Via Twitter, Jack Schafer directs our attention to a New York Times Q&A with Elliot Schrage, Facebook's vice president for public policy. "Newspeak from Facebook's top flack," he calls it, and perhaps that's a wee bit unfair. Some of Schrage's answers are contrite ("we'll do better, promise") and some are admirably direct ("that's how Facebook works, get used to it"). But this one sure seems like classic Newspeak:
Why not simply set everything up for opt-in rather than opt-out? Facebook seems to assume that users generally want all the details of their private lives made public.
Everything is opt-in on Facebook. Participating in the service is a choice. We want people to continue to choose Facebook every day. Adding information — uploading photos or posting status updates or “like” a Page — are also all opt-in. Please don’t share if you’re not comfortable. That said, we certainly will continue to work to improve the ease and access of controls to make more people more comfortable. Your assumption about our assumption is simply incorrect. We don’t believe that. We’re happy to make the record on that clear.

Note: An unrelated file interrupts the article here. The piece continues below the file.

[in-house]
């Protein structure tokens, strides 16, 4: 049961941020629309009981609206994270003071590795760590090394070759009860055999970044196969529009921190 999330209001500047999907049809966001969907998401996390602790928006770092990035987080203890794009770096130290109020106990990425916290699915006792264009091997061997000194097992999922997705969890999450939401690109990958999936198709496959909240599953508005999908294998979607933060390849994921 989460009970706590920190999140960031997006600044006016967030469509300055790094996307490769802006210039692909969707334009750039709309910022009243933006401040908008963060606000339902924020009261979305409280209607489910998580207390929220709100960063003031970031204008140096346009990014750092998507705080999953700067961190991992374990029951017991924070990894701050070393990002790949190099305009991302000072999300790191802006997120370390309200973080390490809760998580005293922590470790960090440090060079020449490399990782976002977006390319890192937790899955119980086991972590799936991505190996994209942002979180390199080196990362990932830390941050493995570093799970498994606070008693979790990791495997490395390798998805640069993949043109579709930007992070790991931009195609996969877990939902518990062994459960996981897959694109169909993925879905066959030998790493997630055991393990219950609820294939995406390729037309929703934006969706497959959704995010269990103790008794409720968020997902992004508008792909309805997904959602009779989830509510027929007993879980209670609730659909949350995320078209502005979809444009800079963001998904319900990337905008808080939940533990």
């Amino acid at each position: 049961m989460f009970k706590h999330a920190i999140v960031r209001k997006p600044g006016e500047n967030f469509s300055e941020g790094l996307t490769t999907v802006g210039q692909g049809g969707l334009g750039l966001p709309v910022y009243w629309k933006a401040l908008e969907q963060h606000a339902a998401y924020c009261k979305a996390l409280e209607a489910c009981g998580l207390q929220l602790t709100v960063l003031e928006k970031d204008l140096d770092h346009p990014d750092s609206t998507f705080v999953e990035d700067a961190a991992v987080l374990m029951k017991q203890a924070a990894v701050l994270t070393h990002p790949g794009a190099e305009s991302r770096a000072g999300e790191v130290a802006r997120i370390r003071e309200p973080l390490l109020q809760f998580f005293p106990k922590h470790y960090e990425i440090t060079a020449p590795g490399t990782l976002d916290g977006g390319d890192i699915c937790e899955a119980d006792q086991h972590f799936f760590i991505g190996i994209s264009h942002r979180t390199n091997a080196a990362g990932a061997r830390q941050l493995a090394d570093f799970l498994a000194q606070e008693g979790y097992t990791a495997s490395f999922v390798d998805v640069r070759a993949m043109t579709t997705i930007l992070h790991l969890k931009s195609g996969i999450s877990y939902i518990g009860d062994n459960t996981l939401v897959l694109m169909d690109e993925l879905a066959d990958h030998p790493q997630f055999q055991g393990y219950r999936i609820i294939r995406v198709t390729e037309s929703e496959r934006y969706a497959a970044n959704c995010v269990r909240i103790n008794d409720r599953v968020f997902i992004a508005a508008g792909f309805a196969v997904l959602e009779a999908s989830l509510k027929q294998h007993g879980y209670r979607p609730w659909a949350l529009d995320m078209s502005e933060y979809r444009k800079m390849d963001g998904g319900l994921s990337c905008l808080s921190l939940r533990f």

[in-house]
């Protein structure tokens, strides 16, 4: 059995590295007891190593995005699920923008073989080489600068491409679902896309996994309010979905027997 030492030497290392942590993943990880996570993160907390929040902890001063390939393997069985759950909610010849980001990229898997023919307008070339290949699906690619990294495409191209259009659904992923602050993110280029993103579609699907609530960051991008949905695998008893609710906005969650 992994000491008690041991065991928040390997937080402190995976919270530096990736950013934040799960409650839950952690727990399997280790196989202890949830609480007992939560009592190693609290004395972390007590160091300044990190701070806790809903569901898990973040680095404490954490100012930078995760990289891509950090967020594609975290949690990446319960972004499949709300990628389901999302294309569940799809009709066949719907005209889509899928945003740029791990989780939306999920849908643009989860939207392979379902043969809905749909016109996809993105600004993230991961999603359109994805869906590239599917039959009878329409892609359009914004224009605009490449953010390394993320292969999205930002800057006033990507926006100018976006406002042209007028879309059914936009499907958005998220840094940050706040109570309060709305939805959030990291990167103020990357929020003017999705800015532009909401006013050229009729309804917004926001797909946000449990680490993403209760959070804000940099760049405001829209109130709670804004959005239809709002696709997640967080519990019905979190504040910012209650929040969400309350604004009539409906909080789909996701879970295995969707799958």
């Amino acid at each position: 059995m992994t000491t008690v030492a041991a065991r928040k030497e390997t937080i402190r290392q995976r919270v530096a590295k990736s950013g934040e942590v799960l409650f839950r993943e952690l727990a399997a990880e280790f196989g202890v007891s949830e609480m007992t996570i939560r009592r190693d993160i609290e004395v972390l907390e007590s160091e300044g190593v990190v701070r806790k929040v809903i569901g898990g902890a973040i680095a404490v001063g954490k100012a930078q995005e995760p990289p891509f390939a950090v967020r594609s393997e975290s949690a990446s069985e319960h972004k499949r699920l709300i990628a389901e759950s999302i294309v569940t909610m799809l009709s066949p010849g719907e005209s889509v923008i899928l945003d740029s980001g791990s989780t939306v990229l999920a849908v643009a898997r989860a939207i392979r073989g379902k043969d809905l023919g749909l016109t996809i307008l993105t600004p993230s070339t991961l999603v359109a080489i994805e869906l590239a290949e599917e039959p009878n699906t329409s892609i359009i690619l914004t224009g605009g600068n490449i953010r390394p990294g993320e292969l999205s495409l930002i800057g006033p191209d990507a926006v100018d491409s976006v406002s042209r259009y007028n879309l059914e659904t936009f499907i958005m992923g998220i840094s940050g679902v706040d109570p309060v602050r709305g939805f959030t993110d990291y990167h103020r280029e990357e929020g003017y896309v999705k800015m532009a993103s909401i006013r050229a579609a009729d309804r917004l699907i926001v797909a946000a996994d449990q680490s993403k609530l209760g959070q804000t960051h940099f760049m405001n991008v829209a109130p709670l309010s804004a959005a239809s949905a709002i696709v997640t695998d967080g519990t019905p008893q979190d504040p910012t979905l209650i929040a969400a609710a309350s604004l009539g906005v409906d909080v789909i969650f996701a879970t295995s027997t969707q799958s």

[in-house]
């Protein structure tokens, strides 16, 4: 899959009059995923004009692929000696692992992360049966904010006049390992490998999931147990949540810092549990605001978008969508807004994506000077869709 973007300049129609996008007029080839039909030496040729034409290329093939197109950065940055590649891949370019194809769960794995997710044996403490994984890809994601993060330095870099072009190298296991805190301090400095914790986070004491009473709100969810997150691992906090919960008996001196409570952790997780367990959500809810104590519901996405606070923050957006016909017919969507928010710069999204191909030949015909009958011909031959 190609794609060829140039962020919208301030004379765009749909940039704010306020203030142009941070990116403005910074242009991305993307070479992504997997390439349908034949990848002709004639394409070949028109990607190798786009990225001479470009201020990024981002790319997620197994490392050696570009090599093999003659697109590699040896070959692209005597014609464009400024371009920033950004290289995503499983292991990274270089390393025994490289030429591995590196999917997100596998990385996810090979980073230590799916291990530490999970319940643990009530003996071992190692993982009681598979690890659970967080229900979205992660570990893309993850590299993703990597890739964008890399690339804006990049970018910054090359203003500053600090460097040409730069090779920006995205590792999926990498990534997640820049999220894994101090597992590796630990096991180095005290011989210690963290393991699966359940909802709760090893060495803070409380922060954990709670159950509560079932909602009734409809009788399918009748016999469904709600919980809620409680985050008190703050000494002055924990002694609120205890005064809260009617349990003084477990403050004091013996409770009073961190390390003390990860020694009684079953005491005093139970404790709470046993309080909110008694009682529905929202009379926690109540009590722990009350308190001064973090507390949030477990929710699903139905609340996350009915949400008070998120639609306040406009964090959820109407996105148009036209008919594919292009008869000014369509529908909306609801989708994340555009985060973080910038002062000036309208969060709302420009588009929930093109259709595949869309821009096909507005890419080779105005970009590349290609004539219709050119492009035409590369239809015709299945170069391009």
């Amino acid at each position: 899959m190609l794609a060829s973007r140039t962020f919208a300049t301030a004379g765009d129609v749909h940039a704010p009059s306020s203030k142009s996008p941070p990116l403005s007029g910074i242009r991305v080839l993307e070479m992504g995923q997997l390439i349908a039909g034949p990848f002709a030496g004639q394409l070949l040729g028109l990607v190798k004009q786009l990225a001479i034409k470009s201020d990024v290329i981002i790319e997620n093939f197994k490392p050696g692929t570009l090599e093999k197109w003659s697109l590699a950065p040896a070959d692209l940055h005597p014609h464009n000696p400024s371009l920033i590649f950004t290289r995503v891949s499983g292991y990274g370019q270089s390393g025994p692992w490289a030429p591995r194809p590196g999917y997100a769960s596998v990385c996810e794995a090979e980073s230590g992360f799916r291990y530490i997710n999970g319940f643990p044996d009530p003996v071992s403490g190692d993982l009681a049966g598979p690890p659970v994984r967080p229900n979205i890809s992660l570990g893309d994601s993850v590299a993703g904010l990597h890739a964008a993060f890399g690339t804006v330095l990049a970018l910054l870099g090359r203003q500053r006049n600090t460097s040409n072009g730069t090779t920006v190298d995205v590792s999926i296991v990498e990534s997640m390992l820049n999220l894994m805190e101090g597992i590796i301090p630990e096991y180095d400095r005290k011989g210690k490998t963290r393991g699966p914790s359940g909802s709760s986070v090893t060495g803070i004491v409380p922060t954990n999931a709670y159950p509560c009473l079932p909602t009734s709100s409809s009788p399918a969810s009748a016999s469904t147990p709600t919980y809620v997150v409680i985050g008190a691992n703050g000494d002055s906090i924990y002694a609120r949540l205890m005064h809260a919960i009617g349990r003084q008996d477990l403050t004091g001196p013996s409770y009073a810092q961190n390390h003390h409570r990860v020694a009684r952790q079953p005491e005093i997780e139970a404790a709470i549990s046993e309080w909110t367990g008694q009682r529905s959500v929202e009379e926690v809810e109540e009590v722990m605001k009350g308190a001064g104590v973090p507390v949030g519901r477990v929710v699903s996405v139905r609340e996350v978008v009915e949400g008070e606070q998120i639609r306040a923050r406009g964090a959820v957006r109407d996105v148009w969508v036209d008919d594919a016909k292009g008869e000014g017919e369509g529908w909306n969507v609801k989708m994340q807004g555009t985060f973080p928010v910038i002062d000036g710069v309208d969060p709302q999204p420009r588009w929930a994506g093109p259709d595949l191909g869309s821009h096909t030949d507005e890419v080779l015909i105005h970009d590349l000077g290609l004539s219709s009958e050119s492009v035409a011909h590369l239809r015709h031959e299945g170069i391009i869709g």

Perhaps I should be charitable. Maybe Schrage misunderstood the question. Or maybe I'm misunderstanding something. But saying that "participating in the service" or uploading a photo constitutes opting in is sort of Orwellian, no? The issue, of course, is that the vast majority of Facebook users have no idea that the default privacy setting for their photo galleries is "friends of friends" or that the default setting for Likes is "everyone on the planet." They probably assume that only their friends can see this stuff. So why not make that the default, and allow users to affirmatively opt in to wider distribution if they want?
As a bonus, if this stuff were opt in, I'll bet Facebook would miraculously get a whole lot better at making privacy settings easier to use and more visible. It's funny how that works.